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City to Try New Scheduling Blocks for Meals for the Homeless in Finlay Park

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Homeless

People sleep and socialize in Finlay Park.

The City of Columbia and the United Way of the Midlands are set to introduce a new scheduling system for agencies who provide meals for homeless citizens in Finlay Park.

According to United Way senior director for financial stability Jennifer Moore, the new system will establish set “blocks” of time for breakfast, lunch and dinner in the park, and will identify which charitable agency is the “lead” agency for providing meals in the park during a given time block.

The United Way of the Midlands has been contracted for homeless services coordination with the city since 2014.

Organizations that provide meals for homeless citizens in Finlay Park must have a permit from the City of Columbia, one that can be obtained free of charge. Moore indicates there are currently 11 groups that are permitted to provide meals in the park, and they do so on assorted days of the week.

As just one example, the organization Food Not Bombs provides lunch for the homeless each Sunday afternoon in Finlay Park, and has been doing so for well more than a decade. Meanwhile, other organizations, like Project 153 Columbia and Kingdom Outreach Fellowship, serve meals there on different days and times.

Now it appears there will be a more time-specific coordination of those meal share efforts in the 18-acre park, which stands at the corner of Assembly and Laurel streets and has long been a popular gathering spot for the city’s homeless population.

“Basically, what parks and rec will start doing on April 30 is they will have different blocks of time [available for permitted organizations to serve in the park],” Moore told Free Times. “So, Monday through Friday there will be an established dinner shift from 6 to 8 p.m. On Saturday and Sunday there will be a breakfast shift from 8 a.m. to 10 a.m. There will be a lunch shift from 12 to 2 and a dinner shift from 4 to 6.

“What they will do is issue one permit per [time block] to a primary meal share provider. Then, up to three additional groups can work with [that primary provider].”

The primary meal provider for a given block of time will then be responsible for assuring the site is cleaned up after the meal is completed.

Moore says the city, United Way and various meal share providers have been discussing the scheduling plan for about nine months.

City officials also are stressing that groups need to be permitted to serve meals in Finlay Park.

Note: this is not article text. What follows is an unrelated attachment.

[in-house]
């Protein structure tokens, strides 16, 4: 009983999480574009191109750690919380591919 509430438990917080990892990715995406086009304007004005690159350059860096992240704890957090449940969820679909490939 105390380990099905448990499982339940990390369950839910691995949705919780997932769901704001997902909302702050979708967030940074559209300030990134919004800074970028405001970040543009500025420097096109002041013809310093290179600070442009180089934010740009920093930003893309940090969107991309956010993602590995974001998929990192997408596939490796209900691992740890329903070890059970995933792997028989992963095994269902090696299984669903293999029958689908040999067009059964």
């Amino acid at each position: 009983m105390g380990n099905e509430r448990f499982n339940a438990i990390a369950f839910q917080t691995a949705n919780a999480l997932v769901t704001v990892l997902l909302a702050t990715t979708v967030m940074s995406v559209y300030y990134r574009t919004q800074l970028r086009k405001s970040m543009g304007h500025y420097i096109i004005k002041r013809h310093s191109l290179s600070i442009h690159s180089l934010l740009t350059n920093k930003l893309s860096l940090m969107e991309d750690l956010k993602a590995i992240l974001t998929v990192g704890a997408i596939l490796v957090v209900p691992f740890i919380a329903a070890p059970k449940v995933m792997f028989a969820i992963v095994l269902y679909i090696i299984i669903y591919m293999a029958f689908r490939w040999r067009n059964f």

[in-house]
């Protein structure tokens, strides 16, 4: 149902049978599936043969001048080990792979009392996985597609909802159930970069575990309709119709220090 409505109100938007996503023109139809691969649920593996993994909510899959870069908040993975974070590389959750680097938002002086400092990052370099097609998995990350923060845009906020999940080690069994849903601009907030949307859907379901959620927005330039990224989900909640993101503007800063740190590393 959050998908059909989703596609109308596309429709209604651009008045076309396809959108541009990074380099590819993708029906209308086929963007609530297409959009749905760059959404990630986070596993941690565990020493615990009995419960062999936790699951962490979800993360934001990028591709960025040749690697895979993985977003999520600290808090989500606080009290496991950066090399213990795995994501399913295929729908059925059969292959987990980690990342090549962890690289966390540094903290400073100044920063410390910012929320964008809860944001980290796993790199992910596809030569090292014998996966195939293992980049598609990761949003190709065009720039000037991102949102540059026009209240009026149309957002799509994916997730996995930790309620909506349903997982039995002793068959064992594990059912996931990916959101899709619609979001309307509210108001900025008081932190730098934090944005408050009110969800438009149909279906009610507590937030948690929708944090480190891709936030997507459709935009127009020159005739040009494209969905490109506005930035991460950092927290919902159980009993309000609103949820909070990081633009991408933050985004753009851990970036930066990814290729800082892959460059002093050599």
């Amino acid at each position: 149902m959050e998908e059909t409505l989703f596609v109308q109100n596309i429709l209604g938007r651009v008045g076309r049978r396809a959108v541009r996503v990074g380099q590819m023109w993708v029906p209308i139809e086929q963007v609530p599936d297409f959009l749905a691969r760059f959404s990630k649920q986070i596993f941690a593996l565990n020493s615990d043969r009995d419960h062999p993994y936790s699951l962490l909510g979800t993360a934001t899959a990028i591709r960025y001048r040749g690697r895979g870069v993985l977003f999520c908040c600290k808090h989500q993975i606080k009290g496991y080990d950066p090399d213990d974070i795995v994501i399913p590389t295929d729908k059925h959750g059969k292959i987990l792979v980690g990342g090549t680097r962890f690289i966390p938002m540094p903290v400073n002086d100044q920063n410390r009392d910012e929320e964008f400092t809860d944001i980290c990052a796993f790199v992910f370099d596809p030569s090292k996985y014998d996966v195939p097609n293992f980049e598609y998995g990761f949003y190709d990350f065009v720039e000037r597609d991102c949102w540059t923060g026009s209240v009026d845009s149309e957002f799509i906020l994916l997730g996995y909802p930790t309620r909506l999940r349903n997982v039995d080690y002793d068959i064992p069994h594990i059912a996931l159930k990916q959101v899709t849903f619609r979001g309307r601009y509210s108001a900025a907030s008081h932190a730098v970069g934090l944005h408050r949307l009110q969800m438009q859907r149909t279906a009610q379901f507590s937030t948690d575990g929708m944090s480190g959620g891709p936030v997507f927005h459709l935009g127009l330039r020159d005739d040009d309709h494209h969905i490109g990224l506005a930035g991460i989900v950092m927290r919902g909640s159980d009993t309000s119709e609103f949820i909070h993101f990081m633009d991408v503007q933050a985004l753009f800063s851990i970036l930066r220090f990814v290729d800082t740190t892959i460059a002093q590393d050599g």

“They need to be permitted and coordinated,” at-large City Councilman Howard Duvall says. “The problem we are having right now is what we call the pop-up feeders. They’ll pull up to Finlay Park and pop up the back of a station wagon and try to feed. That creates chaos down there. It’s much better if they can get under the umbrella of a group that is trained in how to efficiently feed the homeless population.”

Mayor Steve Benjamin shared similar sentiments during a recent City Council work session.

“With permitted food providers there’s an extra level of accountability there, too,” the mayor said. “You know who you are dealing with, that they are responsible with what they feed people, that their food is nourishing. ... You can’t just have random people showing up passing out mass amounts of food to a vulnerable population.”

Moore stressed that she understands and admires the spirit of people who want to help feed the homeless. She simply wants them to go through the permit process if they want to do so in Finlay Park.

“We appreciate the compassion and the amazing generosity that people have in wanting to give food to people,” Moore says. “That’s an amazing thing. But in Finlay, you are supposed to have a permit. So, call the City of Columbia and ask for a permit if you don’t have one. They will connect you with us. We would love for them to work with us in the meal share collaborative so we can coordinate resources.

“We admire the spirit of wanting to help other people, we just want to do it in collaboration with everybody else.”

Homelessness has been an enduring issue in Columbia, though statistics have looked better recently. As noted in a lengthy Free Times cover story in September, each year, for federal reporting purposes, a group of agencies conducts a census of people across South Carolina living in homeless shelters or on the streets. In 2017, these “point-in-time” data showed 778 homeless people in Richland County. That is down 11 percent from 2016, when there were 876 homeless people identified in the county, and down a whopping 48 percent from 2013, when there were 1,518 homeless people counted in the county.

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